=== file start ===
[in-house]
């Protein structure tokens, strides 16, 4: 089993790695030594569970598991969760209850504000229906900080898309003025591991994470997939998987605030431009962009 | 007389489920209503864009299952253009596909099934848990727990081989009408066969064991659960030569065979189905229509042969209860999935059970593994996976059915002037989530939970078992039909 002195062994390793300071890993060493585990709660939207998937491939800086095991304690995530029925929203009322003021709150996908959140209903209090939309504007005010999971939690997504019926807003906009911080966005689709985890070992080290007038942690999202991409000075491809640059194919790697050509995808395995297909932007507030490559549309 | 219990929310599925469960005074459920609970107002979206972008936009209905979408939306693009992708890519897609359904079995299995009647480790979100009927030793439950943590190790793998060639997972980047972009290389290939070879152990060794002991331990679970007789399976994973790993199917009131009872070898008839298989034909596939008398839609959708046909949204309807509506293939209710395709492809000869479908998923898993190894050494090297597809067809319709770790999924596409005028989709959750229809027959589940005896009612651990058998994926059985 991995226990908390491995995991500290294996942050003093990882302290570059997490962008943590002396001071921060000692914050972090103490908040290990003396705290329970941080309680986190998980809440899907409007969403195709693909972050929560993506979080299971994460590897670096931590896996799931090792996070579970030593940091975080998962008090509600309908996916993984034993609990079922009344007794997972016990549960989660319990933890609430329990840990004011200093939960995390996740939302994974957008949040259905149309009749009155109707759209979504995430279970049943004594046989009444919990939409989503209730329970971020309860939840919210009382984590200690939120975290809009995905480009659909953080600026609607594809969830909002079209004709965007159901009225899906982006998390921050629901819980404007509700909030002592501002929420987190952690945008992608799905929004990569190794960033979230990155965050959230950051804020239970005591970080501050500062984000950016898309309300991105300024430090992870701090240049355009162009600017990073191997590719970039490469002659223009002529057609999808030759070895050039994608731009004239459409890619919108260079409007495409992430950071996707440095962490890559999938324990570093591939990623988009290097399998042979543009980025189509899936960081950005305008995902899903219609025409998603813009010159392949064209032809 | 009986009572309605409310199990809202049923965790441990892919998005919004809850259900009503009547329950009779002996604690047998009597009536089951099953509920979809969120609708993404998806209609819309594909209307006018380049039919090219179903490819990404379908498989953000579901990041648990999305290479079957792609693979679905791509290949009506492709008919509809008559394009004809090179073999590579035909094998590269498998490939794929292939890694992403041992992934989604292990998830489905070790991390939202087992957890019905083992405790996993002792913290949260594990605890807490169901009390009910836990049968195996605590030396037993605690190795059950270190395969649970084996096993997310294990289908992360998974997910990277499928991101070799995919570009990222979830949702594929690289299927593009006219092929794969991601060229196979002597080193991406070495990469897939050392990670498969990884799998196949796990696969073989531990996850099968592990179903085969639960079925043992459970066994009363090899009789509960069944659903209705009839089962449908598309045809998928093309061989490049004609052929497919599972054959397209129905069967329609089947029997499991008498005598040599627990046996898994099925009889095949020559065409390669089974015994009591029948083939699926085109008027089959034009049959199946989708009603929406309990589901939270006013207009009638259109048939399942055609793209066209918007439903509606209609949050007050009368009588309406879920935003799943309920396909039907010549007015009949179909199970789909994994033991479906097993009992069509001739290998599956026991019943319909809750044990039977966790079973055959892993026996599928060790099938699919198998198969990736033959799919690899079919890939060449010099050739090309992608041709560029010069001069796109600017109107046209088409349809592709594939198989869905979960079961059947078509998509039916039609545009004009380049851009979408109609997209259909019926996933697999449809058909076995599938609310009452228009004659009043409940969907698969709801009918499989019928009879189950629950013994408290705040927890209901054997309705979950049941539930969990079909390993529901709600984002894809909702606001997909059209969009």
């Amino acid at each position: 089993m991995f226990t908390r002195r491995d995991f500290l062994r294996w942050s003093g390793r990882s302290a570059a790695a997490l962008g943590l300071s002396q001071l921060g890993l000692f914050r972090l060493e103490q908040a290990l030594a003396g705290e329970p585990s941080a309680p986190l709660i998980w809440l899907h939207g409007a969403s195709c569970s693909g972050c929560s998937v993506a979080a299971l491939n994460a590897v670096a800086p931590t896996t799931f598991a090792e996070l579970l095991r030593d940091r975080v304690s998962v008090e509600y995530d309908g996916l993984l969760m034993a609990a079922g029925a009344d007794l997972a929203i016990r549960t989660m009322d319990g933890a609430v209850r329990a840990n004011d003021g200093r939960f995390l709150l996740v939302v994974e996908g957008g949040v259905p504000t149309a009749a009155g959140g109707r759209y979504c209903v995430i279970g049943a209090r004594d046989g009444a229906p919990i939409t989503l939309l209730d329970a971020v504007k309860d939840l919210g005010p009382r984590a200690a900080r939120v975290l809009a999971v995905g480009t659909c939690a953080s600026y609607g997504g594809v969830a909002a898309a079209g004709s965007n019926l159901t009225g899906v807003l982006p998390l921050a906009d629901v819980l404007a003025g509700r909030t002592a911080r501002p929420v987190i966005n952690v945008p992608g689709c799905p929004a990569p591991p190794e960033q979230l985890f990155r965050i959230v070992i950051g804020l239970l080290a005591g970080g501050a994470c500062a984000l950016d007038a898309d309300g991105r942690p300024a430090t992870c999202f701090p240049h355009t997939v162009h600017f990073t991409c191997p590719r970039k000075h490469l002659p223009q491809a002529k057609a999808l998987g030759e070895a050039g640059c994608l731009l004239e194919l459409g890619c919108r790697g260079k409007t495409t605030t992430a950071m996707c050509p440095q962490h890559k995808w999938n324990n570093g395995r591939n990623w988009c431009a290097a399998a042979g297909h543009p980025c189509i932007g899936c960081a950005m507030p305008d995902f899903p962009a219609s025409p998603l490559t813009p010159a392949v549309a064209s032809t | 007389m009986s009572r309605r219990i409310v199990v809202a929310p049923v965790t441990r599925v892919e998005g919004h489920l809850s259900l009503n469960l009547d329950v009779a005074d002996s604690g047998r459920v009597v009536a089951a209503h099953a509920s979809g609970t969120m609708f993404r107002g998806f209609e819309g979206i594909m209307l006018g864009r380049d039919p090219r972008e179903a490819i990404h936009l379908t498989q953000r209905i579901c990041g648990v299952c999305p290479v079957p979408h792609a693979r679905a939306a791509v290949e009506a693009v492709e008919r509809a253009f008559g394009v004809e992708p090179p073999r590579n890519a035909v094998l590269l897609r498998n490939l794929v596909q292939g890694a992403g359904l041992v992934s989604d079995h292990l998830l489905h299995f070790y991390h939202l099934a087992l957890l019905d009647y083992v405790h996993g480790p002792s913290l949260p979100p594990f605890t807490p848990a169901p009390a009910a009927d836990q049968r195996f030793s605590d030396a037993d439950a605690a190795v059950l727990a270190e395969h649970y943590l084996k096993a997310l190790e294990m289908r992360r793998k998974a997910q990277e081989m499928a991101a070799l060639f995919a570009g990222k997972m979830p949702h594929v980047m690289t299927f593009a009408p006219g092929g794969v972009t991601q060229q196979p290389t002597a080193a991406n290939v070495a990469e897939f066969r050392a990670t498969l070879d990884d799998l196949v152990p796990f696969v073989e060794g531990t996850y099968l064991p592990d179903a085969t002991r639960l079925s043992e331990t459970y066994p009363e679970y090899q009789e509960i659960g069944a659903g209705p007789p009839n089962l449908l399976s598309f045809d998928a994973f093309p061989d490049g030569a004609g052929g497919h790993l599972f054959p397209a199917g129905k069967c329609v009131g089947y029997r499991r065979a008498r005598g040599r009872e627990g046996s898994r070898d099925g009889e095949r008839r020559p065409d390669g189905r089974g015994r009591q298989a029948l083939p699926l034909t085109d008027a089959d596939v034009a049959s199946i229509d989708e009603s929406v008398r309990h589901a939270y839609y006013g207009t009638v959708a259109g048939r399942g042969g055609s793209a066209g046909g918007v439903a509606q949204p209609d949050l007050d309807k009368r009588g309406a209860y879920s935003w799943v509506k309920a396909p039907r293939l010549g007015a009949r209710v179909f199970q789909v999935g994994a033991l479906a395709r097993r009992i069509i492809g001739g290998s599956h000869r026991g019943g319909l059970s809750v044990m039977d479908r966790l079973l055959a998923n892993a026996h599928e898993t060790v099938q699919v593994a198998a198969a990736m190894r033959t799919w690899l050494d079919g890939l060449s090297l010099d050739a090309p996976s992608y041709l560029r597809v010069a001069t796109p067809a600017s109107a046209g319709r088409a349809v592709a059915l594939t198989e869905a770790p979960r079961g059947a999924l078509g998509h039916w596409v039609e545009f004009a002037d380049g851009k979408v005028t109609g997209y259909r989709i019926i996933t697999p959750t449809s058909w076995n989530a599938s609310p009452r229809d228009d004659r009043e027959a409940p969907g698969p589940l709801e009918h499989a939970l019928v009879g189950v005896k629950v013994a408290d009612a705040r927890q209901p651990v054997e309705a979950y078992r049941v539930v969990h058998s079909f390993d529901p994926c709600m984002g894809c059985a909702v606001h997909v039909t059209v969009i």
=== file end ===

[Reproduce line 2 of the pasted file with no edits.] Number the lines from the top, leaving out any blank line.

């Protein structure tokens, strides 16, 4: 089993790695030594569970598991969760209850504000229906900080898309003025591991994470997939998987605030431009962009 | 007389489920209503864009299952253009596909099934848990727990081989009408066969064991659960030569065979189905229509042969209860999935059970593994996976059915002037989530939970078992039909 002195062994390793300071890993060493585990709660939207998937491939800086095991304690995530029925929203009322003021709150996908959140209903209090939309504007005010999971939690997504019926807003906009911080966005689709985890070992080290007038942690999202991409000075491809640059194919790697050509995808395995297909932007507030490559549309 | 219990929310599925469960005074459920609970107002979206972008936009209905979408939306693009992708890519897609359904079995299995009647480790979100009927030793439950943590190790793998060639997972980047972009290389290939070879152990060794002991331990679970007789399976994973790993199917009131009872070898008839298989034909596939008398839609959708046909949204309807509506293939209710395709492809000869479908998923898993190894050494090297597809067809319709770790999924596409005028989709959750229809027959589940005896009612651990058998994926059985 991995226990908390491995995991500290294996942050003093990882302290570059997490962008943590002396001071921060000692914050972090103490908040290990003396705290329970941080309680986190998980809440899907409007969403195709693909972050929560993506979080299971994460590897670096931590896996799931090792996070579970030593940091975080998962008090509600309908996916993984034993609990079922009344007794997972016990549960989660319990933890609430329990840990004011200093939960995390996740939302994974957008949040259905149309009749009155109707759209979504995430279970049943004594046989009444919990939409989503209730329970971020309860939840919210009382984590200690939120975290809009995905480009659909953080600026609607594809969830909002079209004709965007159901009225899906982006998390921050629901819980404007509700909030002592501002929420987190952690945008992608799905929004990569190794960033979230990155965050959230950051804020239970005591970080501050500062984000950016898309309300991105300024430090992870701090240049355009162009600017990073191997590719970039490469002659223009002529057609999808030759070895050039994608731009004239459409890619919108260079409007495409992430950071996707440095962490890559999938324990570093591939990623988009290097399998042979543009980025189509899936960081950005305008995902899903219609025409998603813009010159392949064209032809 | 009986009572309605409310199990809202049923965790441990892919998005919004809850259900009503009547329950009779002996604690047998009597009536089951099953509920979809969120609708993404998806209609819309594909209307006018380049039919090219179903490819990404379908498989953000579901990041648990999305290479079957792609693979679905791509290949009506492709008919509809008559394009004809090179073999590579035909094998590269498998490939794929292939890694992403041992992934989604292990998830489905070790991390939202087992957890019905083992405790996993002792913290949260594990605890807490169901009390009910836990049968195996605590030396037993605690190795059950270190395969649970084996096993997310294990289908992360998974997910990277499928991101070799995919570009990222979830949702594929690289299927593009006219092929794969991601060229196979002597080193991406070495990469897939050392990670498969990884799998196949796990696969073989531990996850099968592990179903085969639960079925043992459970066994009363090899009789509960069944659903209705009839089962449908598309045809998928093309061989490049004609052929497919599972054959397209129905069967329609089947029997499991008498005598040599627990046996898994099925009889095949020559065409390669089974015994009591029948083939699926085109008027089959034009049959199946989708009603929406309990589901939270006013207009009638259109048939399942055609793209066209918007439903509606209609949050007050009368009588309406879920935003799943309920396909039907010549007015009949179909199970789909994994033991479906097993009992069509001739290998599956026991019943319909809750044990039977966790079973055959892993026996599928060790099938699919198998198969990736033959799919690899079919890939060449010099050739090309992608041709560029010069001069796109600017109107046209088409349809592709594939198989869905979960079961059947078509998509039916039609545009004009380049851009979408109609997209259909019926996933697999449809058909076995599938609310009452228009004659009043409940969907698969709801009918499989019928009879189950629950013994408290705040927890209901054997309705979950049941539930969990079909390993529901709600984002894809909702606001997909059209969009």